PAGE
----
If it were baseball, the Seahawks' win over Dallas Sunday would have been described as a complete game.
Carroll agreed that it was his most satisfying game as Seahawks coach because it put into practice what he so long preached.
“Yeah, particularly that we’ve been able to put the look and feel out there on the field across the board," he said Monday. "We’ve had some really fun wins and great games, but because we’ve been so specific (about the kind of team sought), we laid it out there, we told you what we were shooting for and how we wanted to go, we bring it to preseason, and now we get to see it come to light the first time.
"That is satisfying because we know what we are working toward, and what we want to achieve with our effort and style of play. No turnovers are great. We got the ball acouple times, and we could’ve had it four. We scored in other ways than just on offense. We ran the football for (182 yards). The quarterback played really smart anddidn’t give up the ball. All of those things are emblematic of what we’re shooting for.”
The 27-7 win received big contributions from all parts of the team, and in a physical style that goes against the NFL trend of spread offenses, passing and speed.
"I understand what’s going on in all levels, from kids leagues to all the way up," he said. "They’re more into the throwing game, and that’s fine. (Our way) has been a really good game for a lot of years, playing defense and running the ball and taking care of the ball.
"That was a pretty high-flying offense that we faced, and fortunately, we could find a way. This is the best way for us to play, and this is the way the guys on the team want to play."
Carroll said he did not anticipate a fine on wide receiver Golden Tate, who in the fourth quarter delivered a block that knocked linebacker Sean Lee from the game. Cowboys coach Jason Garrett thought the hit violated the league's defenseless-player rule, but drew no flag from the replacement referees.
“I don’t think he could have done it any cleaner," Carroll said. "It was very physical, buthe didn’t hit the guy in the head and he didn’t hit him with his helmet, and he tried to not. The guy jumped up and he was OK. (Tate) turned, saw the guy and banged him. It was more (Lee) getting caught off guard than anything.”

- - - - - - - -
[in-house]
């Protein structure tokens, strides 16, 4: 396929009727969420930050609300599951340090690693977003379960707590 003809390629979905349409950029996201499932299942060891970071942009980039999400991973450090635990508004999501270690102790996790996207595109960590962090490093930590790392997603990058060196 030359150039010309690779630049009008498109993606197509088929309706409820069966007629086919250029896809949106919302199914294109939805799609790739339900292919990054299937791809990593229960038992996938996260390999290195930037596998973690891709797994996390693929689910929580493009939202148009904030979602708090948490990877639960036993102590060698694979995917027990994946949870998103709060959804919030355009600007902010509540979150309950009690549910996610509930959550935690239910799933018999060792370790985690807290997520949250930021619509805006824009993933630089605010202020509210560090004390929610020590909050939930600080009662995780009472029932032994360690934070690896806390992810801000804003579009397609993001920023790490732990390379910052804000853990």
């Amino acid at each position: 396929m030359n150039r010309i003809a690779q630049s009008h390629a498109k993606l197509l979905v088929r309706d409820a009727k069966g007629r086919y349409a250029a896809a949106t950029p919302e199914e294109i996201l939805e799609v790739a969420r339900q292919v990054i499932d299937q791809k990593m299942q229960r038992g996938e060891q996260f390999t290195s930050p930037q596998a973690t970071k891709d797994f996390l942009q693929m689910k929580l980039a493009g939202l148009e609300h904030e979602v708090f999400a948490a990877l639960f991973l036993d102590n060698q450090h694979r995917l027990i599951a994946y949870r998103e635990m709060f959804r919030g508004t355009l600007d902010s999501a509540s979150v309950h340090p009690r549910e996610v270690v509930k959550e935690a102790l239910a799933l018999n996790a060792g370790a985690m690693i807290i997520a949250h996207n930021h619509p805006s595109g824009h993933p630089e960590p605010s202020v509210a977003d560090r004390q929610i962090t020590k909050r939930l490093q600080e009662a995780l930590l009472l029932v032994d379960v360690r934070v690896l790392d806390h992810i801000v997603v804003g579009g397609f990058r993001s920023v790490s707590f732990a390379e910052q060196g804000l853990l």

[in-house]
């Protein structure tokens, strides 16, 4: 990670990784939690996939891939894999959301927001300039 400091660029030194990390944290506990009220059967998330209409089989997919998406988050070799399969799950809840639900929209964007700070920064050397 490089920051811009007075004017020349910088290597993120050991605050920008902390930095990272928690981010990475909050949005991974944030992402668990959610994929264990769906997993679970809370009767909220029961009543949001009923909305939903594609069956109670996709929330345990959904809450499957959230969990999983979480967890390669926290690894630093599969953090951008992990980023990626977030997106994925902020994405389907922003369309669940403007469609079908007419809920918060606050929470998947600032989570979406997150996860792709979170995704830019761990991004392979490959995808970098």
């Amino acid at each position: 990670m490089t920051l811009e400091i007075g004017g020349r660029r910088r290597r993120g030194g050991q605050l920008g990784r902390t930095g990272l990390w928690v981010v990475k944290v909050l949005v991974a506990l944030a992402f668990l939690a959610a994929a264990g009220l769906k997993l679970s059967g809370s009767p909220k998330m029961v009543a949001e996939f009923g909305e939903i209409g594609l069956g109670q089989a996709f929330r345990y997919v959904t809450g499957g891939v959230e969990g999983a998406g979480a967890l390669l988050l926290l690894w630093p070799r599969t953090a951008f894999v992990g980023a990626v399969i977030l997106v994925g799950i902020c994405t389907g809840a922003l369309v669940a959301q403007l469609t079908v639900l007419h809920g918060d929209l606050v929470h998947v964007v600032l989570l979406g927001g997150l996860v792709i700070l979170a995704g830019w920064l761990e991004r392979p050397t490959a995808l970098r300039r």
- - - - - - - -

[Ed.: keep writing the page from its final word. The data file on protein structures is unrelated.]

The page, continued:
After the Cowboys returned to Dallas, Lee said he was OK physically and moving on from one of the more celebrated hits in the NFL's early season.
“It’s one of those deals. It’s part of the game,” Lee told the Dallas Morning News. “It’s part of football. The NFL will judge whether that’s legal or not. Whatever it is, I’ll deal with it. I’m on to the next game. I’m not worried about it. I’m more worried about how we can be better on defense, how we can improve from the mistakes we made.”
Carroll cited the play of backup Frank Omiyale, who replaced injured Russell Okung at left tackle and managed to stay in the way all afternoon of Cowboys all-pro pass rusher DeMarcus Ware.
"It was a statement," he said. "I couldn’t wait to get at in the locker room (to talk him up), because it’s going to happen at other positions throughout the year. You expect guys to jump in there and obviously do their best. We need them to hold up the same level of play however they can to the first rate kind of stuff were counting on. Frank did that.
"He got knocked around a couple of times. He was playing against a great player, but he held his own and had a good, credible game."
Carroll said with the extra day before hosting the Green Bay Packers on Monday Night Football, Okung could be ready to go. He also said guard James Carpenter, out since mid-November after surgery to repair an anterior cruciate ligament torn in practice, will get his first full week of work since the injury.
The right guard spot, which has seen rookie J.R. Sweezy start the opener and veteran John Moffitt start against Dallas, is in open competition. The players split time against the Cowboys.